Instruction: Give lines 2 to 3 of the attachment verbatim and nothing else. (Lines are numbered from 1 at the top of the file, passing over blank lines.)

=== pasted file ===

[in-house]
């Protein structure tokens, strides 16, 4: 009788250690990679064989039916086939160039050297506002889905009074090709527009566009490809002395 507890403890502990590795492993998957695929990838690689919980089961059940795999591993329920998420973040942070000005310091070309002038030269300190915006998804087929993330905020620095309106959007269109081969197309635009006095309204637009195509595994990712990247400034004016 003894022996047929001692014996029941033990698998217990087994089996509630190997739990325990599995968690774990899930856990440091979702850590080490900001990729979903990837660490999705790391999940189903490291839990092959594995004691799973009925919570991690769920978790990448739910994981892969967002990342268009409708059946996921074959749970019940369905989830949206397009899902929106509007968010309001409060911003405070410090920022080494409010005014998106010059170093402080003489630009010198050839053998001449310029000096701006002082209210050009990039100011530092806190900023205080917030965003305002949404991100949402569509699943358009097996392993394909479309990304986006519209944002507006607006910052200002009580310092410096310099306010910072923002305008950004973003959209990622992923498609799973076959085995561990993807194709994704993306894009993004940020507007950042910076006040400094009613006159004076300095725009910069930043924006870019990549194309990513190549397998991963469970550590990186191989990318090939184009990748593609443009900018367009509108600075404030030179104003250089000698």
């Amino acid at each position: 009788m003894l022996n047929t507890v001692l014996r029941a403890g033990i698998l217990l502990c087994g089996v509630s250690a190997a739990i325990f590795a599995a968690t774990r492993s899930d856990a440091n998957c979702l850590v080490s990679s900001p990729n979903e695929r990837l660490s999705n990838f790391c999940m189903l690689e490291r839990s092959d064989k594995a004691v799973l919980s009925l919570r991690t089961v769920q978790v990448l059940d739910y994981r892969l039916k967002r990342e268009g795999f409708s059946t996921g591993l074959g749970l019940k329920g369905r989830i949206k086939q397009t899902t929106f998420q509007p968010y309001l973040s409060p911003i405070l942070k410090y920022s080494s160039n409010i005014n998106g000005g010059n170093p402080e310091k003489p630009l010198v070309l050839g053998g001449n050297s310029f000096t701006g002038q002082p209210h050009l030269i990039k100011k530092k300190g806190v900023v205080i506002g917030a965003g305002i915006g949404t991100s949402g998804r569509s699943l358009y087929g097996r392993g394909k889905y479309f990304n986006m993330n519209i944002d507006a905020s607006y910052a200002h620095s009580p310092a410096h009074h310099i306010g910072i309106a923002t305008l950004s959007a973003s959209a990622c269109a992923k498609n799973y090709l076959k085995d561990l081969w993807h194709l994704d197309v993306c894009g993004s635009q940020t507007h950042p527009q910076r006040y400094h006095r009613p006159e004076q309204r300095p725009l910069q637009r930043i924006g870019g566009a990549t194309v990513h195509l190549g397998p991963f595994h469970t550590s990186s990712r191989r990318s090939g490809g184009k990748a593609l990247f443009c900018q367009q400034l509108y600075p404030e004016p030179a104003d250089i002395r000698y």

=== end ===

């Protein structure tokens, strides 16, 4: 009788250690990679064989039916086939160039050297506002889905009074090709527009566009490809002395 507890403890502990590795492993998957695929990838690689919980089961059940795999591993329920998420973040942070000005310091070309002038030269300190915006998804087929993330905020620095309106959007269109081969197309635009006095309204637009195509595994990712990247400034004016 003894022996047929001692014996029941033990698998217990087994089996509630190997739990325990599995968690774990899930856990440091979702850590080490900001990729979903990837660490999705790391999940189903490291839990092959594995004691799973009925919570991690769920978790990448739910994981892969967002990342268009409708059946996921074959749970019940369905989830949206397009899902929106509007968010309001409060911003405070410090920022080494409010005014998106010059170093402080003489630009010198050839053998001449310029000096701006002082209210050009990039100011530092806190900023205080917030965003305002949404991100949402569509699943358009097996392993394909479309990304986006519209944002507006607006910052200002009580310092410096310099306010910072923002305008950004973003959209990622992923498609799973076959085995561990993807194709994704993306894009993004940020507007950042910076006040400094009613006159004076300095725009910069930043924006870019990549194309990513190549397998991963469970550590990186191989990318090939184009990748593609443009900018367009509108600075404030030179104003250089000698």
């Amino acid at each position: 009788m003894l022996n047929t507890v001692l014996r029941a403890g033990i698998l217990l502990c087994g089996v509630s250690a190997a739990i325990f590795a599995a968690t774990r492993s899930d856990a440091n998957c979702l850590v080490s990679s900001p990729n979903e695929r990837l660490s999705n990838f790391c999940m189903l690689e490291r839990s092959d064989k594995a004691v799973l919980s009925l919570r991690t089961v769920q978790v990448l059940d739910y994981r892969l039916k967002r990342e268009g795999f409708s059946t996921g591993l074959g749970l019940k329920g369905r989830i949206k086939q397009t899902t929106f998420q509007p968010y309001l973040s409060p911003i405070l942070k410090y920022s080494s160039n409010i005014n998106g000005g010059n170093p402080e310091k003489p630009l010198v070309l050839g053998g001449n050297s310029f000096t701006g002038q002082p209210h050009l030269i990039k100011k530092k300190g806190v900023v205080i506002g917030a965003g305002i915006g949404t991100s949402g998804r569509s699943l358009y087929g097996r392993g394909k889905y479309f990304n986006m993330n519209i944002d507006a905020s607006y910052a200002h620095s009580p310092a410096h009074h310099i306010g910072i309106a923002t305008l950004s959007a973003s959209a990622c269109a992923k498609n799973y090709l076959k085995d561990l081969w993807h194709l994704d197309v993306c894009g993004s635009q940020t507007h950042p527009q910076r006040y400094h006095r009613p006159e004076q309204r300095p725009l910069q637009r930043i924006g870019g566009a990549t194309v990513h195509l190549g397998p991963f595994h469970t550590s990186s990712r191989r990318s090939g490809g184009k990748a593609l990247f443009c900018q367009q400034l509108y600075p404030e004016p030179a104003d250089i002395r000698y």